Pre-nuptial agreements (more popularly known as ‘pre-nups’) are agreements entered into by couples before they formally get married which set out how they will financially arrange their affairs during their marriage, and more importantly how their finances will be dealt with in the unfortunate event of a divorce.
The simple answer to this is under Nigerian law is, yes they are generally valid.
There is currently no law in Nigeria, which lays out the process and procedure for how pre-nups should be created. The final decision on the settlement of assets and property upon dissolution of a marriage rests with the Judge, however, in Section 72(2) of the Matrimonial Causes Act, the law states that –
‘the court may…make such order as the court considers just and equitable with respect to the application for the benefit of all or any of the parties to, and the children of, the marriage of the whole or part of property dealt with by ante‐nuptial or post‐nuptial settlements on the parties to the marriage, or either of them’
The net result of that provision in our opinion is that a pre-nuptial agreement would be one of the things the judge would look at when making a settlement order, and if in the court’s opinion, the agreement is just and equitable, it will be upheld.
So if you are contemplating marriage, and considering whether or not to get a pre-nup, then you should know that under Nigerian law, there is nothing preventing you from entering into such an agreement. However as with all agreements, the strength and the validity of the agreement really lies with how the agreement is drafted and it is imperative that in drafting such an important agreement parties use lawyers who know what they are doing!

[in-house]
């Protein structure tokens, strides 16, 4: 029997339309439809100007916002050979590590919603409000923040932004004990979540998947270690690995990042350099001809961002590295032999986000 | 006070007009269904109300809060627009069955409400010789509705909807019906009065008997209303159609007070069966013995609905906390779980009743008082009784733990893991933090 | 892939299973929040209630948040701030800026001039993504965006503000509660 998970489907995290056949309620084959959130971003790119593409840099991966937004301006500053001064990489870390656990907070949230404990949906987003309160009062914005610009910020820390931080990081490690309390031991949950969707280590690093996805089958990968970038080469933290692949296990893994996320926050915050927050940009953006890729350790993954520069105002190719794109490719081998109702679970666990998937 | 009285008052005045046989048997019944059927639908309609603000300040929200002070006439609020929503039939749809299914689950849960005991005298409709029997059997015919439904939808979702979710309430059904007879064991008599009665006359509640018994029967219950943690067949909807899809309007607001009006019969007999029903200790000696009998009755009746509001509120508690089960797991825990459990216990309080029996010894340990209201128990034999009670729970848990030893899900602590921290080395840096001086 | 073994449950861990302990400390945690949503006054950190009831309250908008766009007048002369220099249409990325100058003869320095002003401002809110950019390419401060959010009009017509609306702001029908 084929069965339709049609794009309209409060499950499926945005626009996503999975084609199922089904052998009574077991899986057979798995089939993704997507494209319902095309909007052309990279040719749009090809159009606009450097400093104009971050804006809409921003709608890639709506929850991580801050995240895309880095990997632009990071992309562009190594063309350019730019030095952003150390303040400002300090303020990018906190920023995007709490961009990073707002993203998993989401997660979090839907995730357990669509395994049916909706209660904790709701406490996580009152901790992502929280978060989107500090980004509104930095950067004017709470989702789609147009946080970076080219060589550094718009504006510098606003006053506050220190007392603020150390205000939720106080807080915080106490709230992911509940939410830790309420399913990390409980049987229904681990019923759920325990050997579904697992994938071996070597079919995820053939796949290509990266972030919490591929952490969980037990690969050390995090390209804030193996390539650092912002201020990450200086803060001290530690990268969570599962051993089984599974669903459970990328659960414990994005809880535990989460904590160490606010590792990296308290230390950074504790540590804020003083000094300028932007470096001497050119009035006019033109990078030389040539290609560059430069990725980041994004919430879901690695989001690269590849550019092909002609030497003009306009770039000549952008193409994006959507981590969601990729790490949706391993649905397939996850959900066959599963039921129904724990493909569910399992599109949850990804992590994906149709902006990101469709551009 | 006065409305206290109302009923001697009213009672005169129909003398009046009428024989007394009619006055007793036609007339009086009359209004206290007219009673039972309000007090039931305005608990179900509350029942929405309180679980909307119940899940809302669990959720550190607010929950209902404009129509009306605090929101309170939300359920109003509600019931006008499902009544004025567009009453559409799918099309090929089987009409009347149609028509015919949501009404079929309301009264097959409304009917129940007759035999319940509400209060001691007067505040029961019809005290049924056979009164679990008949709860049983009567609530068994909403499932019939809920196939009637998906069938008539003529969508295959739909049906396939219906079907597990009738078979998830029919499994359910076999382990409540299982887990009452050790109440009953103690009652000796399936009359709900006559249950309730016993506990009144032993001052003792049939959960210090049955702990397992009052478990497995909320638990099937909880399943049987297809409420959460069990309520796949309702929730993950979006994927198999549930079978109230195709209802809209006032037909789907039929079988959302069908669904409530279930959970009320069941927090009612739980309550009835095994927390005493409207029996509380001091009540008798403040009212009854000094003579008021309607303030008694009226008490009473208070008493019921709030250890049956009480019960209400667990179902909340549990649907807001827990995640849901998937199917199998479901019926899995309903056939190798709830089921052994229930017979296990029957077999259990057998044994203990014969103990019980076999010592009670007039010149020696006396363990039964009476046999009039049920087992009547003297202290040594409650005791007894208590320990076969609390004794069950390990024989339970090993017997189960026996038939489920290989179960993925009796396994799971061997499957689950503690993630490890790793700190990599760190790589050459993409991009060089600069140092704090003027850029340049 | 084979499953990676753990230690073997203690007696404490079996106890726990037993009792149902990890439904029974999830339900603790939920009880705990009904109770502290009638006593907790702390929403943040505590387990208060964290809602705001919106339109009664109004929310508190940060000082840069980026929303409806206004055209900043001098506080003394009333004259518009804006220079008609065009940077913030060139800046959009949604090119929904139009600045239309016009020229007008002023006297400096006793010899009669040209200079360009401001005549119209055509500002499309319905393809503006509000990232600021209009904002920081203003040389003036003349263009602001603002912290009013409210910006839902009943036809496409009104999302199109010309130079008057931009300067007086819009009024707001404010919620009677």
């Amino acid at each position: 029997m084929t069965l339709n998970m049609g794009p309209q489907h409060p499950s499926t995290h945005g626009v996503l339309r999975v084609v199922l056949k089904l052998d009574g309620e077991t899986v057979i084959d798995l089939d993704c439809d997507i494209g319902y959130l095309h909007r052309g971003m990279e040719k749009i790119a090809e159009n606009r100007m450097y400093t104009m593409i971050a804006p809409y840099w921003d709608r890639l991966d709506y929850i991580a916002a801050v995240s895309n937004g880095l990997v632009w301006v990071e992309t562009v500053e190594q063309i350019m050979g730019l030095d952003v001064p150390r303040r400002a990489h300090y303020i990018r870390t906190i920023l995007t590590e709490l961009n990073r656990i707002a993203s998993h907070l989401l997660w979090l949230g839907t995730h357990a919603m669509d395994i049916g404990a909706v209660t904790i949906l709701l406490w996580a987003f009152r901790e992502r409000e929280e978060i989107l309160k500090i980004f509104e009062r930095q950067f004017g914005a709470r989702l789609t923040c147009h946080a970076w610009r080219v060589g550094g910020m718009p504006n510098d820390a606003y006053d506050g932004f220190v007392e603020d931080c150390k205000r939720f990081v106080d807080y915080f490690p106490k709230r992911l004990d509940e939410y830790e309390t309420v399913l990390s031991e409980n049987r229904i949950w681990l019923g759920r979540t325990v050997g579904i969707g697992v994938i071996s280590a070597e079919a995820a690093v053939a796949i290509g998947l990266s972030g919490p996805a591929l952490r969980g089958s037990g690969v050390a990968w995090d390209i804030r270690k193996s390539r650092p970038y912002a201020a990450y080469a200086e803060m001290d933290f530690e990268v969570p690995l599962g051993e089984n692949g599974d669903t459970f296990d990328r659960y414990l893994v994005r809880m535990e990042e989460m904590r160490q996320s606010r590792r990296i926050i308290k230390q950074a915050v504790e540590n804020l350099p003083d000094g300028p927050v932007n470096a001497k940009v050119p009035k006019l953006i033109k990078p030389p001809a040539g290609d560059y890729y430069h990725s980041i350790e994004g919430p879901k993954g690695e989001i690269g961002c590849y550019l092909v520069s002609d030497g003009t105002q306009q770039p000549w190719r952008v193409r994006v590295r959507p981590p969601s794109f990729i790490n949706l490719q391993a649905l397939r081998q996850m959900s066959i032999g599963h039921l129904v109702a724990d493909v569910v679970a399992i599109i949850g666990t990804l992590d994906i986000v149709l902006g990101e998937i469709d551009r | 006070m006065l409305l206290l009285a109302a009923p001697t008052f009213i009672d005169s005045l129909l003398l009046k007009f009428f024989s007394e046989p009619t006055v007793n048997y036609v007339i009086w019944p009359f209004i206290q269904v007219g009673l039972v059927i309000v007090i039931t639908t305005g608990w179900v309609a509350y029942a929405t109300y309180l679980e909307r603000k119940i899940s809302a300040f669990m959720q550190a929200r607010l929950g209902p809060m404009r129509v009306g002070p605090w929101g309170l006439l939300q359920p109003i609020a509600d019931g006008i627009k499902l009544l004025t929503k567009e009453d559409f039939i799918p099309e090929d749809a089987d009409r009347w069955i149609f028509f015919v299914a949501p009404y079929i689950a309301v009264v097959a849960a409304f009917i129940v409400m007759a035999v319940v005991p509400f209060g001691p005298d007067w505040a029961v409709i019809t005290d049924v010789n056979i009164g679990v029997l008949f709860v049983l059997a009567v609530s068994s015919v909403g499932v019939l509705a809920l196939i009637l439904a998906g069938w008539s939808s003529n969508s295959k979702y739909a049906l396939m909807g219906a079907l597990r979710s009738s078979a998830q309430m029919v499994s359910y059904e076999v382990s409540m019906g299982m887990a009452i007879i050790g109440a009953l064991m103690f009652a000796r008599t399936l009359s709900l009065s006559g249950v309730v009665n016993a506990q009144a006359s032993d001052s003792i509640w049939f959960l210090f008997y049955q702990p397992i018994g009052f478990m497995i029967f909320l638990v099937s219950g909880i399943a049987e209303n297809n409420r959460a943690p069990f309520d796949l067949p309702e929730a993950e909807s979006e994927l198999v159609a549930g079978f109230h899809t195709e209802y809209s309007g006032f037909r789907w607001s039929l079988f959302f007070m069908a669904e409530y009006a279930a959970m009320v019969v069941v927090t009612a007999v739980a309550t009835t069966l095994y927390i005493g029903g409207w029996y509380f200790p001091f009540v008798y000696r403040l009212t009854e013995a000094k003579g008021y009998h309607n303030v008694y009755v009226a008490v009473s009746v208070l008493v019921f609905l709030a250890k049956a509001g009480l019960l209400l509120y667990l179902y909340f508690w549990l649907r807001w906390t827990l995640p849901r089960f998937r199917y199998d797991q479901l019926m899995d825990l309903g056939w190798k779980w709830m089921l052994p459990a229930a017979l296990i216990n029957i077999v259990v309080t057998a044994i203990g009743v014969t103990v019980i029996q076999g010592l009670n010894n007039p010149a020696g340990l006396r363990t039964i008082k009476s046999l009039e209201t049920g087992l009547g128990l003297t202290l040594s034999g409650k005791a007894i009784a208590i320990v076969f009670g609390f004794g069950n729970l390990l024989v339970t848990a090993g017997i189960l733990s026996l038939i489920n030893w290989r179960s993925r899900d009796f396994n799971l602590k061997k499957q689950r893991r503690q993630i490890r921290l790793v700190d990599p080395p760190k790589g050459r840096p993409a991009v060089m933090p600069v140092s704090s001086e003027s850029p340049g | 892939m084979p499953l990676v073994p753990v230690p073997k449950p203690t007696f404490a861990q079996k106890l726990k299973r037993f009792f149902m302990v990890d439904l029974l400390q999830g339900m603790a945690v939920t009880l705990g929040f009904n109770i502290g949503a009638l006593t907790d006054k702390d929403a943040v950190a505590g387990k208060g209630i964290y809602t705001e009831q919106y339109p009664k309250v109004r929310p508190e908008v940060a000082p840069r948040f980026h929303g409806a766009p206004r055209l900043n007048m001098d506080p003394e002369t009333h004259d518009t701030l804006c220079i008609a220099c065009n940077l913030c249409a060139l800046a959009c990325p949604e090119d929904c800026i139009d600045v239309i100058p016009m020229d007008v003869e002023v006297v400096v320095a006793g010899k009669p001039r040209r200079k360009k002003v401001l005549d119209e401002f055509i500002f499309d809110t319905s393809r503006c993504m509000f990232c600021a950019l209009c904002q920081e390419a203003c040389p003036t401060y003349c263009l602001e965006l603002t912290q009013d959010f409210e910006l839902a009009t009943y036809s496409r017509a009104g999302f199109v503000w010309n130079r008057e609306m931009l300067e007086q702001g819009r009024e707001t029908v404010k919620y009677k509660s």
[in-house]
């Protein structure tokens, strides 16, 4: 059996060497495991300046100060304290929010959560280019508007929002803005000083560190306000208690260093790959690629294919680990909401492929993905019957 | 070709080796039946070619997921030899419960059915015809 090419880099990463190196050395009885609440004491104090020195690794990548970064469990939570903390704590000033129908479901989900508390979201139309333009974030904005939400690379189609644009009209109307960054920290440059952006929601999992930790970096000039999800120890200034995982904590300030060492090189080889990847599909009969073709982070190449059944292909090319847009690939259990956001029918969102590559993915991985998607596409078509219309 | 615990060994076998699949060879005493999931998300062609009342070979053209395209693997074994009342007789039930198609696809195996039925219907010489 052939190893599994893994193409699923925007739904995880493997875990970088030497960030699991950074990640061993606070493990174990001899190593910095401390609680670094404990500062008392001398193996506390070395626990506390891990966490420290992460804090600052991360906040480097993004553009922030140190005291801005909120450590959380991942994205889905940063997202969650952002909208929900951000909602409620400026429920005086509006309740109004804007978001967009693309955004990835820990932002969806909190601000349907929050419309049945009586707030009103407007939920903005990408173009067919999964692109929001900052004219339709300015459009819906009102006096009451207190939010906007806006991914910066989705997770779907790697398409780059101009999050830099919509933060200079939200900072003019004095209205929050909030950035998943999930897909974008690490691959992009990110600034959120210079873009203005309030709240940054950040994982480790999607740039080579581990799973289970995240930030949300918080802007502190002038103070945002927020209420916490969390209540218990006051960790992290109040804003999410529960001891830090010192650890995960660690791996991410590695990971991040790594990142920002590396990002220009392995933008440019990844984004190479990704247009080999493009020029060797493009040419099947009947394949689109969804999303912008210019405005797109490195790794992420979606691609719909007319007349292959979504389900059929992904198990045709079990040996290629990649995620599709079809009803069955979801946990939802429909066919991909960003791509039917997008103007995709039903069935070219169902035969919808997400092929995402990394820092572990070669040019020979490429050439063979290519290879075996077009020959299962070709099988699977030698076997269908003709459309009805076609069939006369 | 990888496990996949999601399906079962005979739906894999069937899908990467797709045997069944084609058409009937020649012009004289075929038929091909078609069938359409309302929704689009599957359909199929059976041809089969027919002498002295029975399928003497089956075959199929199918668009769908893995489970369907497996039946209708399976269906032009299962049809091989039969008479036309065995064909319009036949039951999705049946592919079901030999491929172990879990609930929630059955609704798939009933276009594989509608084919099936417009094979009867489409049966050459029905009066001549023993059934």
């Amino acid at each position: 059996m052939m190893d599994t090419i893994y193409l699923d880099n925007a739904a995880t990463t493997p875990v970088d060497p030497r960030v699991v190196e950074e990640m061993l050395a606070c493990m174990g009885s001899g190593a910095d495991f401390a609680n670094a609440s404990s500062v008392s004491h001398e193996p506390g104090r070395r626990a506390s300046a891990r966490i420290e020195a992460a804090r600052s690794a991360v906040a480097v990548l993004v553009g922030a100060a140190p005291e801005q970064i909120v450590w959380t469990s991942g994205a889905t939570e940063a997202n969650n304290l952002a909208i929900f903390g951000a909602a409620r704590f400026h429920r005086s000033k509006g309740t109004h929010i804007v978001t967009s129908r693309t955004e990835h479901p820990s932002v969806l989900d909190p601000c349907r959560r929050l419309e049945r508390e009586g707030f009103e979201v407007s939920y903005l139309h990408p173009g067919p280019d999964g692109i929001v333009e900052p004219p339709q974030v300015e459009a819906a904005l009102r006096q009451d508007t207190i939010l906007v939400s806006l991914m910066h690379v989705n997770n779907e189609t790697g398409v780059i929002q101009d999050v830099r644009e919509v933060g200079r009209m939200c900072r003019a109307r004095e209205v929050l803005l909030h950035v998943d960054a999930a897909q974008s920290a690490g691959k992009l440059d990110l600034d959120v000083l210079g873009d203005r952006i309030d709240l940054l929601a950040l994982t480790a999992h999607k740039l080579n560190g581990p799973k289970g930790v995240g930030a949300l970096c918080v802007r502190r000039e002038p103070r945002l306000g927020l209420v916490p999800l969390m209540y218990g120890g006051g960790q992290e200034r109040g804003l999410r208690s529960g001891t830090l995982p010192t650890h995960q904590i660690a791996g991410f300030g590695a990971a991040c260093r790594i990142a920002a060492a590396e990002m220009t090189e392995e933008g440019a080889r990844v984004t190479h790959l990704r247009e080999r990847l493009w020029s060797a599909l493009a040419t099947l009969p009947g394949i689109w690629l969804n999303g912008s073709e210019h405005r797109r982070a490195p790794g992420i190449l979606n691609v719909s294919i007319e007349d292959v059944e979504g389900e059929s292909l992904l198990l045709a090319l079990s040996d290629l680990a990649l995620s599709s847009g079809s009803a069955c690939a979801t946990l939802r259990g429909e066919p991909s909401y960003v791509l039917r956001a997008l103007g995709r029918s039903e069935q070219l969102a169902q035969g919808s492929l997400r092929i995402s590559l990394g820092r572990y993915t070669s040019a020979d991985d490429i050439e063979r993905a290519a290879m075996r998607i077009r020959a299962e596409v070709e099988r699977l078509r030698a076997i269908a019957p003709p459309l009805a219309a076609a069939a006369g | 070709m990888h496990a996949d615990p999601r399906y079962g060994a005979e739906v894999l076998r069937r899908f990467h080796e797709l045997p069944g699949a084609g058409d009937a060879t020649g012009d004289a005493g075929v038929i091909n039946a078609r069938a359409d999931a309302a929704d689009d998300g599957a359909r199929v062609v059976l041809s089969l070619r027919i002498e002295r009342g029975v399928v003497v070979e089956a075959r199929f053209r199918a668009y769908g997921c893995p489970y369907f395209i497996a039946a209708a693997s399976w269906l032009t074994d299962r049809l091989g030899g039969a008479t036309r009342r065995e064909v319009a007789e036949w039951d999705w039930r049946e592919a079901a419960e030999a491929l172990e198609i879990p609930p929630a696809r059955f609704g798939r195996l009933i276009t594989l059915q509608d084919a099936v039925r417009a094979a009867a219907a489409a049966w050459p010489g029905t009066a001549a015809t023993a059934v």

If you are contemplating getting a pre-nuptial agreement before you get married, then you should speak to a lawyer specialising in family law in Nigeria.
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We hope you have found this information helpful. Please note that this information is provided for general informational purposes only and is not intended to be legal advice. No lawyer-client relationship is formed nor should any such relationship be implied. This answer is not intended to substitute for the advice of a qualified lawyer. If you require legal advice, please consult with a qualified lawyer.